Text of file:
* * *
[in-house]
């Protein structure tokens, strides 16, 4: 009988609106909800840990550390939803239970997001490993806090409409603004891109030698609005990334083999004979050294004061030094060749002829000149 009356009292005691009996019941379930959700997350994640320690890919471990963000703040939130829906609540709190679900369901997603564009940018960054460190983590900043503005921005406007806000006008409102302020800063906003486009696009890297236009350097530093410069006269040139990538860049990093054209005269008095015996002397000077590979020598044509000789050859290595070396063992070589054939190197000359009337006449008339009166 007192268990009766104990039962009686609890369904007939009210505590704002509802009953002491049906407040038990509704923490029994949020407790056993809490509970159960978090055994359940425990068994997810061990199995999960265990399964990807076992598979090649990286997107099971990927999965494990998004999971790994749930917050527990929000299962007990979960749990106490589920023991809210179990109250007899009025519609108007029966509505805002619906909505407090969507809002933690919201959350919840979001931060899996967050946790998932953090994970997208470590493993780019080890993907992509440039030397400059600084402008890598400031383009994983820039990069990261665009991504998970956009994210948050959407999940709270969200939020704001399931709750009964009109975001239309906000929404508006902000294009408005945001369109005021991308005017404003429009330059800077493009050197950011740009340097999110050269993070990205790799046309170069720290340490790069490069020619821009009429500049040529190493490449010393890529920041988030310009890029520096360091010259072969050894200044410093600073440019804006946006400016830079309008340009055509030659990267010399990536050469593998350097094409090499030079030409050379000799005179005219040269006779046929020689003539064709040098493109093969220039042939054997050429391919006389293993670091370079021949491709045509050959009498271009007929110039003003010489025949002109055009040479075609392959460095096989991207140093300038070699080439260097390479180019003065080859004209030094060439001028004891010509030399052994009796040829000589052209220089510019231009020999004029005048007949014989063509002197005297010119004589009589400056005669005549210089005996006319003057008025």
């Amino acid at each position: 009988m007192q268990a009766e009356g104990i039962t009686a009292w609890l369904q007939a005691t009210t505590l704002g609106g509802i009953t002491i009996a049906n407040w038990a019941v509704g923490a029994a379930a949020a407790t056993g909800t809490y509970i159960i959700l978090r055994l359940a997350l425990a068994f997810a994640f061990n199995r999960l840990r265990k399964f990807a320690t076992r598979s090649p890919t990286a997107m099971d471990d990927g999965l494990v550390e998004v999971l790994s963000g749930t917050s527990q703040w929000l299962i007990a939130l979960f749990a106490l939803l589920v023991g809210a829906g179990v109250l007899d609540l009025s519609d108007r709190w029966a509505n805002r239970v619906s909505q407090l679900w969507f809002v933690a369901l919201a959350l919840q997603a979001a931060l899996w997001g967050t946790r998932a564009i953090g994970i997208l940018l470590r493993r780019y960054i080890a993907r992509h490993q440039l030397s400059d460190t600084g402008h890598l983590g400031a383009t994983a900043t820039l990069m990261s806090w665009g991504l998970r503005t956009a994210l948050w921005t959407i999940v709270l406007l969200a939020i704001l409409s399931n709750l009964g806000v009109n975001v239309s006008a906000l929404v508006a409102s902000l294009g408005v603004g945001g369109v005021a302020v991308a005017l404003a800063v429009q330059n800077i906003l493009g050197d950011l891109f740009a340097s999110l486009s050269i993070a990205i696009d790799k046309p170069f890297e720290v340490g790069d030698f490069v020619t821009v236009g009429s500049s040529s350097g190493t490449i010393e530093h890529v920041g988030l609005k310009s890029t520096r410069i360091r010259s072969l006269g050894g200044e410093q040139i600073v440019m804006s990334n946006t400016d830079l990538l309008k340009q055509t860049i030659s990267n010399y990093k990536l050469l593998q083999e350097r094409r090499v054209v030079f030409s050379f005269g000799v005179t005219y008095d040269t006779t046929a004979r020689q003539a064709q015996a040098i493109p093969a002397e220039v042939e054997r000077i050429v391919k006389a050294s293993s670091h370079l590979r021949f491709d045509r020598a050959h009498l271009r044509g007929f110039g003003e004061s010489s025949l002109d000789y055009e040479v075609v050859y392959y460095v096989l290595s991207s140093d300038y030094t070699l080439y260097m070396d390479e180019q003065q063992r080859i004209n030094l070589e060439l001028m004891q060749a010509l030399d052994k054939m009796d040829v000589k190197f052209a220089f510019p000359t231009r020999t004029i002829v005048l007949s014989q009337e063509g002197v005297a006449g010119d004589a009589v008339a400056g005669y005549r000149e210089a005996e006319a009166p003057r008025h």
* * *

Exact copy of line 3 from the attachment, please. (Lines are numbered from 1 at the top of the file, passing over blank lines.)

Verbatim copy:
């Amino acid at each position: 009988m007192q268990a009766e009356g104990i039962t009686a009292w609890l369904q007939a005691t009210t505590l704002g609106g509802i009953t002491i009996a049906n407040w038990a019941v509704g923490a029994a379930a949020a407790t056993g909800t809490y509970i159960i959700l978090r055994l359940a997350l425990a068994f997810a994640f061990n199995r999960l840990r265990k399964f990807a320690t076992r598979s090649p890919t990286a997107m099971d471990d990927g999965l494990v550390e998004v999971l790994s963000g749930t917050s527990q703040w929000l299962i007990a939130l979960f749990a106490l939803l589920v023991g809210a829906g179990v109250l007899d609540l009025s519609d108007r709190w029966a509505n805002r239970v619906s909505q407090l679900w969507f809002v933690a369901l919201a959350l919840q997603a979001a931060l899996w997001g967050t946790r998932a564009i953090g994970i997208l940018l470590r493993r780019y960054i080890a993907r992509h490993q440039l030397s400059d460190t600084g402008h890598l983590g400031a383009t994983a900043t820039l990069m990261s806090w665009g991504l998970r503005t956009a994210l948050w921005t959407i999940v709270l406007l969200a939020i704001l409409s399931n709750l009964g806000v009109n975001v239309s006008a906000l929404v508006a409102s902000l294009g408005v603004g945001g369109v005021a302020v991308a005017l404003a800063v429009q330059n800077i906003l493009g050197d950011l891109f740009a340097s999110l486009s050269i993070a990205i696009d790799k046309p170069f890297e720290v340490g790069d030698f490069v020619t821009v236009g009429s500049s040529s350097g190493t490449i010393e530093h890529v920041g988030l609005k310009s890029t520096r410069i360091r010259s072969l006269g050894g200044e410093q040139i600073v440019m804006s990334n946006t400016d830079l990538l309008k340009q055509t860049i030659s990267n010399y990093k990536l050469l593998q083999e350097r094409r090499v054209v030079f030409s050379f005269g000799v005179t005219y008095d040269t006779t046929a004979r020689q003539a064709q015996a040098i493109p093969a002397e220039v042939e054997r000077i050429v391919k006389a050294s293993s670091h370079l590979r021949f491709d045509r020598a050959h009498l271009r044509g007929f110039g003003e004061s010489s025949l002109d000789y055009e040479v075609v050859y392959y460095v096989l290595s991207s140093d300038y030094t070699l080439y260097m070396d390479e180019q003065q063992r080859i004209n030094l070589e060439l001028m004891q060749a010509l030399d052994k054939m009796d040829v000589k190197f052209a220089f510019p000359t231009r020999t004029i002829v005048l007949s014989q009337e063509g002197v005297a006449g010119d004589a009589v008339a400056g005669y005549r000149e210089a005996e006319a009166p003057r008025h």